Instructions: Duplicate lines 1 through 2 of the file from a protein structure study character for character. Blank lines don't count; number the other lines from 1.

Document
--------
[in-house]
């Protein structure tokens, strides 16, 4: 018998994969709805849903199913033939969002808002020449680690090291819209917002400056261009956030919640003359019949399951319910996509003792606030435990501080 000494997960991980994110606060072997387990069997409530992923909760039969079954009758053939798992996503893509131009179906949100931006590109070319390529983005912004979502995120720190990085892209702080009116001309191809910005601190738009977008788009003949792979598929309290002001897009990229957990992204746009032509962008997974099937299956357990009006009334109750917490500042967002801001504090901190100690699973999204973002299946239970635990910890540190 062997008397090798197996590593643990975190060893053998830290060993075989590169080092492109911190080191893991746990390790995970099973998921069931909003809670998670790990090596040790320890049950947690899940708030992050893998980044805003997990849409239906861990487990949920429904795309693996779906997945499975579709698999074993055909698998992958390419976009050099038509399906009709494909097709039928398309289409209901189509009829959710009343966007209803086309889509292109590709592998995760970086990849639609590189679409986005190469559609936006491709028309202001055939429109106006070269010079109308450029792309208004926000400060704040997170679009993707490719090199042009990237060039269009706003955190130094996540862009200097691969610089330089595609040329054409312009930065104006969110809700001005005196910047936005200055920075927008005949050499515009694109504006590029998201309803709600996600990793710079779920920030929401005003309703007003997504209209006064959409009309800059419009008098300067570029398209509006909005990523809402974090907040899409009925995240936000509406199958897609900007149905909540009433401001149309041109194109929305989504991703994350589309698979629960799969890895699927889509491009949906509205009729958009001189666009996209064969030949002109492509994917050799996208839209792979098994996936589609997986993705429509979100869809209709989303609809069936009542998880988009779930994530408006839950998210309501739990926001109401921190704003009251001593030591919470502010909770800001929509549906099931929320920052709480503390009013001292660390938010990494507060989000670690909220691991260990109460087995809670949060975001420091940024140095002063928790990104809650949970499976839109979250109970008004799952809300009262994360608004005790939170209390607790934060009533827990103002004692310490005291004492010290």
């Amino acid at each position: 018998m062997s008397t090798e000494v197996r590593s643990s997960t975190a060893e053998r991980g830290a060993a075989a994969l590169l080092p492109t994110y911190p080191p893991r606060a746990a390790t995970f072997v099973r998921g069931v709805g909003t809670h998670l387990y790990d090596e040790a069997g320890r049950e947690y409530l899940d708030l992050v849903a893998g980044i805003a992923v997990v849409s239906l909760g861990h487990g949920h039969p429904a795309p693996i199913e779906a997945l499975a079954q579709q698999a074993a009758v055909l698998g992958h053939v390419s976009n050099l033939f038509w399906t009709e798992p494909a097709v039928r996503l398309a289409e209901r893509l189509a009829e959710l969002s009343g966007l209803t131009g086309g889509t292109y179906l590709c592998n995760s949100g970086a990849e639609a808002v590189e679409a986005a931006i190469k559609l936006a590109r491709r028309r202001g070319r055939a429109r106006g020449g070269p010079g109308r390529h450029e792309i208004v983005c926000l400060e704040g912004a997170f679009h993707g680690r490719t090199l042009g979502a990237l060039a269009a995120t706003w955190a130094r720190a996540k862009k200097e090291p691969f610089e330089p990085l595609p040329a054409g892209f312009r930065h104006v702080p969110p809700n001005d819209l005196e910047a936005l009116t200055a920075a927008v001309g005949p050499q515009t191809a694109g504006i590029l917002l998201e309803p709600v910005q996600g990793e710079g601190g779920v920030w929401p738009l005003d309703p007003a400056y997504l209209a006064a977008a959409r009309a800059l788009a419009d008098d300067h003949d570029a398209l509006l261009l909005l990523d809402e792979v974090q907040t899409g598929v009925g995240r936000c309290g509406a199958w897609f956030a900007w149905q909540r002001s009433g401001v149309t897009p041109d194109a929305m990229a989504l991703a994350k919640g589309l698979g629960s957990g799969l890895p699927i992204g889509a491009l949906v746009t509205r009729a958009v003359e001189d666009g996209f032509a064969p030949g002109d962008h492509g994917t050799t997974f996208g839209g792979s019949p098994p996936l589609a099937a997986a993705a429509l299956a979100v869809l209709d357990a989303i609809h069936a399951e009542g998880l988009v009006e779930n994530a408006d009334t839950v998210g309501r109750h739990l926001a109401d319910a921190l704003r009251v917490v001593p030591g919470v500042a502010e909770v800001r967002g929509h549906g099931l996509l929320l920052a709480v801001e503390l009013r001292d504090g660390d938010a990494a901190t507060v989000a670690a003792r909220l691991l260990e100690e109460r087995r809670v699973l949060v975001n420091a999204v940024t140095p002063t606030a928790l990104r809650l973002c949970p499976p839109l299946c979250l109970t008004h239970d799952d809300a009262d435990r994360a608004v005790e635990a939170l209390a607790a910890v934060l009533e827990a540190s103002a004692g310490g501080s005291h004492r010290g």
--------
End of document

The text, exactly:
[in-house]
């Protein structure tokens, strides 16, 4: 018998994969709805849903199913033939969002808002020449680690090291819209917002400056261009956030919640003359019949399951319910996509003792606030435990501080 000494997960991980994110606060072997387990069997409530992923909760039969079954009758053939798992996503893509131009179906949100931006590109070319390529983005912004979502995120720190990085892209702080009116001309191809910005601190738009977008788009003949792979598929309290002001897009990229957990992204746009032509962008997974099937299956357990009006009334109750917490500042967002801001504090901190100690699973999204973002299946239970635990910890540190 062997008397090798197996590593643990975190060893053998830290060993075989590169080092492109911190080191893991746990390790995970099973998921069931909003809670998670790990090596040790320890049950947690899940708030992050893998980044805003997990849409239906861990487990949920429904795309693996779906997945499975579709698999074993055909698998992958390419976009050099038509399906009709494909097709039928398309289409209901189509009829959710009343966007209803086309889509292109590709592998995760970086990849639609590189679409986005190469559609936006491709028309202001055939429109106006070269010079109308450029792309208004926000400060704040997170679009993707490719090199042009990237060039269009706003955190130094996540862009200097691969610089330089595609040329054409312009930065104006969110809700001005005196910047936005200055920075927008005949050499515009694109504006590029998201309803709600996600990793710079779920920030929401005003309703007003997504209209006064959409009309800059419009008098300067570029398209509006909005990523809402974090907040899409009925995240936000509406199958897609900007149905909540009433401001149309041109194109929305989504991703994350589309698979629960799969890895699927889509491009949906509205009729958009001189666009996209064969030949002109492509994917050799996208839209792979098994996936589609997986993705429509979100869809209709989303609809069936009542998880988009779930994530408006839950998210309501739990926001109401921190704003009251001593030591919470502010909770800001929509549906099931929320920052709480503390009013001292660390938010990494507060989000670690909220691991260990109460087995809670949060975001420091940024140095002063928790990104809650949970499976839109979250109970008004799952809300009262994360608004005790939170209390607790934060009533827990103002004692310490005291004492010290």